Back Pain Exercises Pros and Cons

Back Pain Exercises

Back pain exercises are prescribed for a wide range of problematic spinal and muscular conditions. Physical therapy is a common conservative treatment modality for virtually all types of back ache, regardless of the diagnosed source.

Although back exercises are great for your body, it is not exactly clear what they are supposed to do in terms of curing a spinal abnormality, such as a herniated disc or spinal stenosis. However, this does not prevent doctors and physical therapists from recommending multiple rounds of PT for most patients as part of a conservative treatment plan.

What is the reason for this typical prescription, if the exercise used has basically no hope of curing the underlying causative mechanism?  This is the question we tackle in this important topical discussion focused on the pros and cons of exercise therapy for back pain problems.

Theory of Back Pain Exercises

If you ask a doctor about the goals of exercise therapy, you are likely to hear something like this:

Exercise will strengthen your core muscles, which will help to support the weak and painful area of your back. Exercise will also help increase your flexibility, increase your effective range of motion and help to fight that tight feeling which bothers you so much.

This is what I was told countless times by far too many doctors to remember. It seems to be the standard answer given to most patients, although it makes little or no medical sense. After all, I was looking for a cure, not just some minor back pain relief. I still want to know why exercise therapy is used for weeks or months when the modalities utilized will never resolve the structural issues that are diagnosed as the source of pain.

Back Pain Exercises Reality

First off, the back muscles are incredibly strong. They rarely need strengthening, since the very act of keeping the body upright while standing is a terrific day-to-day workout.

Second, "supporting" a painful area does not prevent symptoms and increasing the range of motion is mostly important during rehabilitation, when an injury has noticeably affected the normal function of the area.

Regardless of the seemingly illogical use of physical therapy, exercise often does produce good results in many patients and the only mystery is why it works. Let's look deeper at what exercise actually accomplishes and why so many patients do indeed cite positive short-term outcomes from using exercise therapy.

Back Pain Exercises for Ischemia

Oxygen deprivation back pain is one of the most common sources of ongoing chronic symptomatic conditions anywhere in the anatomy. Ischemia is known to cause nerve pain at very low levels of reduced oxygenation and can also cause muscular pain and back spasms at higher levels of oxygen deprivation. Unfortunately, this type of pain is rarely correctly diagnosed and most patients never know that their suffering is due to a completely harmless, although extremely agonizing process.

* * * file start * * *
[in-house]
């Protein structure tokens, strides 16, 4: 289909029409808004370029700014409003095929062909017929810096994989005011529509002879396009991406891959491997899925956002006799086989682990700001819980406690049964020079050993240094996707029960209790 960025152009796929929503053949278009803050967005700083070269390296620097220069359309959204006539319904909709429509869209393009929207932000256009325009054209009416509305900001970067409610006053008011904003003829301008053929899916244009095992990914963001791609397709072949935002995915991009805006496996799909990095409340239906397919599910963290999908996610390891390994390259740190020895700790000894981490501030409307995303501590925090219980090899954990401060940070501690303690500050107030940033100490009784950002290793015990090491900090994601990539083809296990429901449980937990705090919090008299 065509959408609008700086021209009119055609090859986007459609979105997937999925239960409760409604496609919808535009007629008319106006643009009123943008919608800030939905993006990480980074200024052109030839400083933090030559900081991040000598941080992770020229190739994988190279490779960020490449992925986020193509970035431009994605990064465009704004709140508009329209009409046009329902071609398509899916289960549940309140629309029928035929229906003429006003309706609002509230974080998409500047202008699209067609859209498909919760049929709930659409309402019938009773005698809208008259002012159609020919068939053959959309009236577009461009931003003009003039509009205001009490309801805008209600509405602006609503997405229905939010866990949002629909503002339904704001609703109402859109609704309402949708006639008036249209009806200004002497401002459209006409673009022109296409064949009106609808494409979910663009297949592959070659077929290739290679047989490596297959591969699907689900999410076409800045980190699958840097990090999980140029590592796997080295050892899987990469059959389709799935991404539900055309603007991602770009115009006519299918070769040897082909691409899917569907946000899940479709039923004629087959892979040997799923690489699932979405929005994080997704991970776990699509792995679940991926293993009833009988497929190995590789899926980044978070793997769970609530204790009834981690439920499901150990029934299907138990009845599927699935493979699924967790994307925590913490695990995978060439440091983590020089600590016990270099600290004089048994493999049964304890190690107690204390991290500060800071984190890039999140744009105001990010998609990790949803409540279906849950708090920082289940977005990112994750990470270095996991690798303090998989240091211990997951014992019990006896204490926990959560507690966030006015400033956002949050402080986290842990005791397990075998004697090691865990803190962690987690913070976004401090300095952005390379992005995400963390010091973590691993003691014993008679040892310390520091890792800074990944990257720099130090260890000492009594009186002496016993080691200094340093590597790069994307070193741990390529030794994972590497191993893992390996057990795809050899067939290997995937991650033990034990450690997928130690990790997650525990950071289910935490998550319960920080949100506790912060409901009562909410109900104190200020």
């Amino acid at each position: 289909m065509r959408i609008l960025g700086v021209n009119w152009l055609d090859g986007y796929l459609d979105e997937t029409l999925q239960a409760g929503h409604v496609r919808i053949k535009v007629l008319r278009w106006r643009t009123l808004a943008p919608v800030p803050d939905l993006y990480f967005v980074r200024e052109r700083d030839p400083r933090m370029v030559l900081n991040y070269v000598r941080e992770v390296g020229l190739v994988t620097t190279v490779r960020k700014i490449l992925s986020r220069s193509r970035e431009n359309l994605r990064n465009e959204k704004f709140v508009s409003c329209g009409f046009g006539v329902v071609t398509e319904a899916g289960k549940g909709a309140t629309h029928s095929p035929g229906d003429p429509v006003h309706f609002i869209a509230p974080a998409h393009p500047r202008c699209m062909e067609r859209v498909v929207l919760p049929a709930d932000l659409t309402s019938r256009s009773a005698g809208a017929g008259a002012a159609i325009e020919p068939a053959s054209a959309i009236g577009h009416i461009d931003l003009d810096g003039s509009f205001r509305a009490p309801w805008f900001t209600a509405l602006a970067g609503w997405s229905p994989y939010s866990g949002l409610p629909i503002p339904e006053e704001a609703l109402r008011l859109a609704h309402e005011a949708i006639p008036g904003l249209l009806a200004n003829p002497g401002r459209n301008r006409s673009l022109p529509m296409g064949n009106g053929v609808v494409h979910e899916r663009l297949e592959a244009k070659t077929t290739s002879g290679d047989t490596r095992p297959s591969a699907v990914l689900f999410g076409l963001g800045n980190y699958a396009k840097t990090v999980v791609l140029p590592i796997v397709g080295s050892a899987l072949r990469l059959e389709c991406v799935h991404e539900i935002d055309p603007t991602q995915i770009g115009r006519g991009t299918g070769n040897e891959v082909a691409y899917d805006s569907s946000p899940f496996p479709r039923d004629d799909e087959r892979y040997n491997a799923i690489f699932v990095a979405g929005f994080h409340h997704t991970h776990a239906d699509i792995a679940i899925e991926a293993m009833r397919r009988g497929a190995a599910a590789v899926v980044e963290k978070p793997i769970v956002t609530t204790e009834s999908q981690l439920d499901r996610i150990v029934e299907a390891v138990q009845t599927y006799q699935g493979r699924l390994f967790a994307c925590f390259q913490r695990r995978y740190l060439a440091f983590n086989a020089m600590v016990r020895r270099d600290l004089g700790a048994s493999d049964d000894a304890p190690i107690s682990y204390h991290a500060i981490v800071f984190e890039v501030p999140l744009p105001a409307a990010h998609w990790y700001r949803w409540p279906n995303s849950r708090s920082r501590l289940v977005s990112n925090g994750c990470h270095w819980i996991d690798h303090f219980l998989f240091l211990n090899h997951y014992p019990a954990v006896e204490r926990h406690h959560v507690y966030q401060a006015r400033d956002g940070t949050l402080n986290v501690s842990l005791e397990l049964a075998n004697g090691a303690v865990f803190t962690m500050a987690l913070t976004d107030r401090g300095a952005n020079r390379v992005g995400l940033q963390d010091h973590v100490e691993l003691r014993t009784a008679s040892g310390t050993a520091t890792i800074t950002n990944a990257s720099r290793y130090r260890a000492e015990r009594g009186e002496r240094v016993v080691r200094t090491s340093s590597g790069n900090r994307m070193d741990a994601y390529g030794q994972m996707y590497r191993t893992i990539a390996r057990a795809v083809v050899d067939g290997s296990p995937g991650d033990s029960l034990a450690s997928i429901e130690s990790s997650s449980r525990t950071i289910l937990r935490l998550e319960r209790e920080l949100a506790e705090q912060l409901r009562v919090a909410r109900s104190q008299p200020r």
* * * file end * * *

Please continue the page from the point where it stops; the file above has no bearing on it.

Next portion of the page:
Exercise increases local circulation of blood, removing cellular waste products, and more importantly, bringing a fresh supply of oxygen to the affected region. Exercise counters the effects of ischemia, reducing symptoms and providing temporary symptomatic treatment for the patient. This explains why so many of us find that temporary, but sweet, respite from pain during and immediately after exercise. Alas, the pain always returns a few hours later.

Sound familiar?

Back Pain Exercise Analysis

Exercise is terrific, but it is not an effective cure for most types of back pain. If you have experienced temporary relief from exercise therapy, but always endure a relapse of symptoms a short time later, than you are certainly not alone. This is one of the most universal profiles of back ache shared by patients with many different diagnosed conditions. If this is your reality, then you must consider the fact that your pain might have been misdiagnosed. 

Chronic oxygen deprivation back ache can be the result of a mindbody process, and in these cases, may be curable using knowledge therapy. Remember that psychoemotionally-induced back pain is one of the most common forms of chronic pain.

There is no shame in acknowledging the existence of this condition, since interaction between the mind and body is normal, healthy and expected. It is simply a shame that so many patients would rather suffer in pain for years than explore an alternate and scientifically sound possible explanation for why they simply can not beat their chronic dorsopathy.

For detailed information on using exercise to combat your particular form of back problem, be sure to talk to your doctor and demand answers which make sense to you.

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